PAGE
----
On April 7th, Mohamed Siala, foreign minister of the Libyan Government of National Accord (GNA) accused Jordan of supplying Chinese-made unmanned aerial vehicles (UAV) to Field Marshal Khalifa Haftar’s Libyan National Army (LNA).
Siala, on behalf of the GNA, said in a letter to the United Nations Security Council that foreign nations are supplying weapons to the LNA and thus violating the arms embargo.
“One of the aircraft being used in the war against Tripoli and the cities of western Libya is the Chinese Wing Loong drone, which Haftar recently brought in from Jordan,” he wrote. “According to available information, the drones were sold to Jordan for the purpose of protecting that country’s frontier. However, having been delivered to Haftar’s forces, they are now being used outside its borders in a clear violation of Security Council resolutions.”
Siala said the aircraft were delivered to Benghazi on an Il-76TD cargo aircraft that arrived from Jordan on March 28th.
Flight tracking data shows an Il-76TD operated by Kazakhstan’s Jenis Air was flying from Amman towards Benghazi when its transponder stopped transmitting after 1500h GMT.
The aircraft, UP-17652, has been on several flights from the United Arab Emirates (UAE) and Jordan to Libya in recent weeks.
Jordan’s Permanent Representative to the UN Sima Bahous denied the allegation, saying it was “spurious and completely devoid of truth. Jordan does not possess that type of aircraft and has not sent it to Libya”.
Bahous added that Jordan “rejects any attempt at foreign intervention of any sort [and] is committed to all Security Council resolutions on Libya without exception, including those concerning the sanctions regime”.
According to Jane’s, Jordan doesn’t even have Chinese-made Wing Loong UAVs, but it has CH-4Bs, which it put up for sale back in 2019.
The CH-4 was introduced in 2011 and has been in Chinese service since 2014. It has also been sold to Iraq – Iraq’s CH-4Bs have been armed with AR-1 missiles and FT-9 50 kg guided bombs and used to attack Islamic State targets.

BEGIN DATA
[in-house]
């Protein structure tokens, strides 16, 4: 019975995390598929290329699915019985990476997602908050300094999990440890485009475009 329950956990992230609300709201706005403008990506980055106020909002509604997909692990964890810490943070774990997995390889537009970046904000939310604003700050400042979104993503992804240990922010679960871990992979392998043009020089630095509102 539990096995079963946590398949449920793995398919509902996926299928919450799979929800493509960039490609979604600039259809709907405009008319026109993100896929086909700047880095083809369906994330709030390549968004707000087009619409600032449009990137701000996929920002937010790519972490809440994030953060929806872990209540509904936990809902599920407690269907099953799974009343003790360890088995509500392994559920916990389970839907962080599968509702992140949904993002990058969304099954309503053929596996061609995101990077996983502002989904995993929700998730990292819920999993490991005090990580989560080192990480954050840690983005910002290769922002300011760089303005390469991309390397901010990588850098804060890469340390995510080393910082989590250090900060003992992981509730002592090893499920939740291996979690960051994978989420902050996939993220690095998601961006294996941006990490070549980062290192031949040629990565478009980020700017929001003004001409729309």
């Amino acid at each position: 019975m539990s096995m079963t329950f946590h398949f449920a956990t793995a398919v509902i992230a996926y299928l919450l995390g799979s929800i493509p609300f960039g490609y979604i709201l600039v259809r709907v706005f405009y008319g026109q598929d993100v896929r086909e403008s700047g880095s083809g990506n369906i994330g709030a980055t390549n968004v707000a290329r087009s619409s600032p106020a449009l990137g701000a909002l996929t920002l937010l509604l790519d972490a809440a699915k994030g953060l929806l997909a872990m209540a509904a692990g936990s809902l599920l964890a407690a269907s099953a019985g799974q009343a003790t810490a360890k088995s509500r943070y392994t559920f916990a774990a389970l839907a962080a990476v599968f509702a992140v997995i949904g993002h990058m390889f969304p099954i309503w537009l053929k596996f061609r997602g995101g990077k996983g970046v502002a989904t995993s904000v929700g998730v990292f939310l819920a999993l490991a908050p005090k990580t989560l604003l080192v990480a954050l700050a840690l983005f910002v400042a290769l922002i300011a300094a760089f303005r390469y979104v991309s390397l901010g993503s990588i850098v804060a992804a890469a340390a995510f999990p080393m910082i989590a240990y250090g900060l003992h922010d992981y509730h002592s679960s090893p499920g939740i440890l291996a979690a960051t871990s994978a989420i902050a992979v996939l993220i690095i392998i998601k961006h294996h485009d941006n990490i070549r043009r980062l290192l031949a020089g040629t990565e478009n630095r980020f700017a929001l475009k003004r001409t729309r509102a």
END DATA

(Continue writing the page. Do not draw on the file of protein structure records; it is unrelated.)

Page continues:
The CH-4 has a maximum take-off weight of 1 330 kg and a payload of 345 kg in addition to its electro-optical turret and synthetic aperture radar. The aircraft has a wingspan of 18 metres and length of 8.5 metres. It is powered by a 100 hp class piston engine giving a top speed of 235 km/h and cruise speed of 180 km/h with endurance of up to 40 hours.
Recently, the EU initiated its Operation IRINI, which would enforce the arms embargo on Libya, beginning in the Mediterranean and then it could possibly also focus on air and ground deliveries.
Turkey primarily uses ships to supply its own Bayraktar TB2 drones, as well as other equipment to Libya and strongly opposed the operation, as it would presumably allow the LNA to get supplies by air and ground, while the Turkish-backed GNA would be on the back foot.
Furthermore, 3 more IL-76 cargo planes were recorded traveling from the UAE to Libya, like making new deliveries.
— Gerjon | חריון (@Gerjon_) April 9, 2020
The LNA’s air defense downed an aircraft, likely a UAV, over Al-Wattia air base on the evening of April 8th.
— ابن ليبيا السرتاوي🇱🇾🇱🇾🇱🇾 (@MstrMax11) April 8, 2020
Meanwhile, the GNA announced that Military vehicle, fuel, goods truck should move in the Western and Central regions, as military strikes could hit them, and they should always contact the Operation Volcano of Rage operations room before any movement.
#GNA army spox announced the Westren and Central regions as Military operation area’s any Military vehicle, fuel, goods truck are not allowed to move without contact us first. pic.twitter.com/L9TYxtzAt8
— Tashfin (@TashfinLy) April 8, 2020
This could likely mean that the GNA did, in fact, strike civilian vehicles, and not ones that were not delivering arms and supplies to the LNA.
MORE ON THE TOPIC:
- Haftar’s Forces Carry Out Heavy Shelling Of GNA Positions In Tripoli And Mitiga Airport
- Turkish UAV Allegedly Targeted Civilian Plane, As Tripoli Clashes Ramp Up